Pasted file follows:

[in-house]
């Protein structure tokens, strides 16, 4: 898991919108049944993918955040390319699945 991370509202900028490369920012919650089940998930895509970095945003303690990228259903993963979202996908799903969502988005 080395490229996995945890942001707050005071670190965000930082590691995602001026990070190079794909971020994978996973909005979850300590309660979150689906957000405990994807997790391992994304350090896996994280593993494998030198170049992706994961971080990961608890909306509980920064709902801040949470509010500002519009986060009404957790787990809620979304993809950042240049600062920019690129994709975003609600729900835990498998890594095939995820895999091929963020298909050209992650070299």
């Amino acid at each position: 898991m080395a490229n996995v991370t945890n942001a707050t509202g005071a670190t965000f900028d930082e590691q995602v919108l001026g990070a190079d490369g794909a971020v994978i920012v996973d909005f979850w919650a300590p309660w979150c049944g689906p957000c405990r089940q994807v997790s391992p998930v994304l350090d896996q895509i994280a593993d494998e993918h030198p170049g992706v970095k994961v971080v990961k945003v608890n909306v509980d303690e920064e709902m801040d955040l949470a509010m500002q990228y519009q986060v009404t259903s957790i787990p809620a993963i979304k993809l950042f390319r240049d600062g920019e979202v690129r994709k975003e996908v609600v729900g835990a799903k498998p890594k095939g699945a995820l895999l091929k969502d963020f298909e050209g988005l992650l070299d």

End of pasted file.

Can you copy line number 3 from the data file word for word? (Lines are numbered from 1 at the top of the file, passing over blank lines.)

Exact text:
């Amino acid at each position: 898991m080395a490229n996995v991370t945890n942001a707050t509202g005071a670190t965000f900028d930082e590691q995602v919108l001026g990070a190079d490369g794909a971020v994978i920012v996973d909005f979850w919650a300590p309660w979150c049944g689906p957000c405990r089940q994807v997790s391992p998930v994304l350090d896996q895509i994280a593993d494998e993918h030198p170049g992706v970095k994961v971080v990961k945003v608890n909306v509980d303690e920064e709902m801040d955040l949470a509010m500002q990228y519009q986060v009404t259903s957790i787990p809620a993963i979304k993809l950042f390319r240049d600062g920019e979202v690129r994709k975003e996908v609600v729900g835990a799903k498998p890594k095939g699945a995820l895999l091929k969502d963020f298909e050209g988005l992650l070299d």